When I was a little girl, I wondered why my family and I had to cross a thing called “the border” every now and then to visit my father’s relatives.By MARÍA LEAL
As a little girl, growing up in Los Angeles, everything seemed perfect for the most part. I remember that when I was about 6 or 7 years old I would always go on long drives with my family to visit other family members in Mexico. It was then when I became curious and wondered why my family and I had to cross a thing called “the border” every now and then to visit my father’s relatives. I also questioned why we went to visit them, but they never came to visit us. Sometimes I wanted to stay longer and my parents wouldn’t allow me because they said I had to go to school and that we were far from home.
At first I thought this was simply the way things were supposed to be. Later, though, I learned that most of my friends had relatives that visited them from other parts of Mexico and the U.S and that I wasn’t the only one going through the same confusion. So I wanted to know why and asked my dad to clarify things for me. He told me that there were many families experiencing the same things.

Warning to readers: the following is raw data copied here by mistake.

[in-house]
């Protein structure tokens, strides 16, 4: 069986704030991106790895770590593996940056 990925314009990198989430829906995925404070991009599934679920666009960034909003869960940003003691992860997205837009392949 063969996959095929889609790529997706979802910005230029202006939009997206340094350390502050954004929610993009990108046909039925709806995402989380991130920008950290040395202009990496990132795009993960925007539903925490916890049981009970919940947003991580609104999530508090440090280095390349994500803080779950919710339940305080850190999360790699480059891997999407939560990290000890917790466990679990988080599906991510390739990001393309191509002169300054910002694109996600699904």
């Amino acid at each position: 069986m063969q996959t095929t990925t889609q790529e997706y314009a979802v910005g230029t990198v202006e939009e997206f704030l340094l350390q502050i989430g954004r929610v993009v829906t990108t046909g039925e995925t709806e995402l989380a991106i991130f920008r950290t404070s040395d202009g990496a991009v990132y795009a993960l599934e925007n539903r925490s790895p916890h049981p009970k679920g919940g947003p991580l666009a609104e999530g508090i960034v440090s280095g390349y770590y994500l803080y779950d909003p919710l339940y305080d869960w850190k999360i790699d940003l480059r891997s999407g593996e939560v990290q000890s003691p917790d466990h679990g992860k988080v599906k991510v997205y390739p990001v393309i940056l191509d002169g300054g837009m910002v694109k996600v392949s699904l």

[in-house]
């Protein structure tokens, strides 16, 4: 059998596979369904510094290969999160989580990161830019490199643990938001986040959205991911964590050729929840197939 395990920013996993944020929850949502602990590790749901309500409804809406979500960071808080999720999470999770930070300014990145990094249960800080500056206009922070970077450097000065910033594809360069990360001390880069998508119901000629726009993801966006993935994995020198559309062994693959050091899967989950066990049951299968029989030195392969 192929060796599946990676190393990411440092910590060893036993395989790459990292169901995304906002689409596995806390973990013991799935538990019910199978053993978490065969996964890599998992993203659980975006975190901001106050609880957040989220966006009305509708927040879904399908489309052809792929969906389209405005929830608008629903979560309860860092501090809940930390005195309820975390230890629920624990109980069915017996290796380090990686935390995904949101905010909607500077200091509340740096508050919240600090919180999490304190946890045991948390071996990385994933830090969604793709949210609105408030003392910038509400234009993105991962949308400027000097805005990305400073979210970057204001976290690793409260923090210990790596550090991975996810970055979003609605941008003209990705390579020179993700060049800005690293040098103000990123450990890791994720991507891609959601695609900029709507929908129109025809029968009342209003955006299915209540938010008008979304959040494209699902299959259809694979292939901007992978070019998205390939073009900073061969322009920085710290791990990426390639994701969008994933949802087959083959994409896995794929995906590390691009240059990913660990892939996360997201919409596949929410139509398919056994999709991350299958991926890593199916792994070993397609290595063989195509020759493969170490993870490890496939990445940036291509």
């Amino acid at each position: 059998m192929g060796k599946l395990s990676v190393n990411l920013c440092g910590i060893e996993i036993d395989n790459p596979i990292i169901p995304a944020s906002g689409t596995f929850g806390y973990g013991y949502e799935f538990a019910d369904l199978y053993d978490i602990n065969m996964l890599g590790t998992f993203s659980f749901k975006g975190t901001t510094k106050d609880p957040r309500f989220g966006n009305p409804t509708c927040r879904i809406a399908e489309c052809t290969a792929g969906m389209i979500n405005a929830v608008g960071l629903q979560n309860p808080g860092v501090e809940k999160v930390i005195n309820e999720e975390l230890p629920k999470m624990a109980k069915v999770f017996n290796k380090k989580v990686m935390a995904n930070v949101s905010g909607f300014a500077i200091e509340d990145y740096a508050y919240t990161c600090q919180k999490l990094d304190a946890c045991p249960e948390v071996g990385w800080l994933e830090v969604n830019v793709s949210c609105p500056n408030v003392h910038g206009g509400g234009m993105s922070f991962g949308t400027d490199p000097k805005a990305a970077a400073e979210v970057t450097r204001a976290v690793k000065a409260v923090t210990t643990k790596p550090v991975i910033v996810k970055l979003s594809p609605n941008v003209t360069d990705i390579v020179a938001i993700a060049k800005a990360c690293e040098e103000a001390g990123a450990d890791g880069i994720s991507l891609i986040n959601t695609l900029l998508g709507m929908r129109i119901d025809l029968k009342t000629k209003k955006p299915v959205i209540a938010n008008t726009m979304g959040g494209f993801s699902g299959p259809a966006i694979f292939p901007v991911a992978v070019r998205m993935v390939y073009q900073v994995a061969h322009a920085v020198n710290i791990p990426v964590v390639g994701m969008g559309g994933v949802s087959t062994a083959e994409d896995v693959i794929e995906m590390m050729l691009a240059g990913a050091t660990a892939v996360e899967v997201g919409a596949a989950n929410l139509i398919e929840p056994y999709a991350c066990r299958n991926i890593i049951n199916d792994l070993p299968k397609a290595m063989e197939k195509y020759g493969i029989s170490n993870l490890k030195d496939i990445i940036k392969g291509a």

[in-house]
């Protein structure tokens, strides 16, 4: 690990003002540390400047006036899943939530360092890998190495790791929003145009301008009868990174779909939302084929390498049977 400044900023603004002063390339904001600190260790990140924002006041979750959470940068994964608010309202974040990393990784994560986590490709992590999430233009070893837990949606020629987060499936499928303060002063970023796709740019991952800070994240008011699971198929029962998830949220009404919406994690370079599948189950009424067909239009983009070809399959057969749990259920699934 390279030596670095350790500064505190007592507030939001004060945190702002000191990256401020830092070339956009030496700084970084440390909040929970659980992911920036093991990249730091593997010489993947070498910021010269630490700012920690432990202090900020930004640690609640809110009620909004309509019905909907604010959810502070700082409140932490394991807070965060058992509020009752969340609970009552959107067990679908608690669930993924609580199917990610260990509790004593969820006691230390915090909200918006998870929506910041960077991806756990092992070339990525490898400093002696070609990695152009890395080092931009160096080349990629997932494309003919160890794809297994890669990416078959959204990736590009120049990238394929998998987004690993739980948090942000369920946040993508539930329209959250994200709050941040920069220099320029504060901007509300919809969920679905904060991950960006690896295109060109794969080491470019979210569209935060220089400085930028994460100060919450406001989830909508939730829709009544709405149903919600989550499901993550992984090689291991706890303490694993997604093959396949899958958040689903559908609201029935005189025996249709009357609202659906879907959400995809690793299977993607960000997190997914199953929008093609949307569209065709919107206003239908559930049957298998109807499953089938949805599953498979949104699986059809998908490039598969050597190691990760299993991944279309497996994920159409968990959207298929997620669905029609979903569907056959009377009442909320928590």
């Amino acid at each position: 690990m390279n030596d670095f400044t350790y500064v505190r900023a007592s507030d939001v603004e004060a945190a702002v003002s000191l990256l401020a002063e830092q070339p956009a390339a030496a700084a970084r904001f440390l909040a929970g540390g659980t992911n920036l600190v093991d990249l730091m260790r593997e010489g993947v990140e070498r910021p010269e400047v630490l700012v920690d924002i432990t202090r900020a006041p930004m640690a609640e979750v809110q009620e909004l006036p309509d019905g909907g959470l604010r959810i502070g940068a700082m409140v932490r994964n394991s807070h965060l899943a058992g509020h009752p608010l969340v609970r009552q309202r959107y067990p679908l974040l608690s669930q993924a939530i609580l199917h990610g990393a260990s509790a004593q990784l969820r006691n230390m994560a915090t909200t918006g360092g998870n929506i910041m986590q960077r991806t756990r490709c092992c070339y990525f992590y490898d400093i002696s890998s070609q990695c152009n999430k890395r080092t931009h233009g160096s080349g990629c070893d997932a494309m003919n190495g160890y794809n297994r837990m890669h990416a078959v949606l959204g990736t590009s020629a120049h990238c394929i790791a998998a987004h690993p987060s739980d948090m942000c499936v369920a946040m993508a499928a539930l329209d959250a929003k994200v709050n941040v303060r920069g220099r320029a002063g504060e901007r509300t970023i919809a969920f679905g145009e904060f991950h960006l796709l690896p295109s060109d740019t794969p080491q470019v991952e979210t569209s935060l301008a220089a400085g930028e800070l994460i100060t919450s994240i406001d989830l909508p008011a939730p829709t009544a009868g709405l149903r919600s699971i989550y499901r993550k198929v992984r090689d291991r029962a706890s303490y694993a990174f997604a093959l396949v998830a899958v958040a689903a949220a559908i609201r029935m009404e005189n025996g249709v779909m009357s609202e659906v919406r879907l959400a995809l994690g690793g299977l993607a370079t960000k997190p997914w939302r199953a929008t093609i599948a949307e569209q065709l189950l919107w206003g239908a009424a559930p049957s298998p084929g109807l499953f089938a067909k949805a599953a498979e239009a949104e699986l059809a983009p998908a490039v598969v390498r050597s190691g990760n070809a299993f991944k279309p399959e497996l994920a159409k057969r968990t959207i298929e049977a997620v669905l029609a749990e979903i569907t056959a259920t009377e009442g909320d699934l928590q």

Now that I am older, I did some research and realized we are part of a larger group of families with transnational ties but with some of the members unable to come to the U.S. for several reasons.
I always wondered what my dad and his family thought about this and how they face the difficulties of this situation. In this video, I try to show my family’s experience and how my relatives in Mexico manage to keep a strong family connection despite the fact that they cannot come to visit us. Also, I want to know how they feel about this situation imposed by an artificial but tangible border.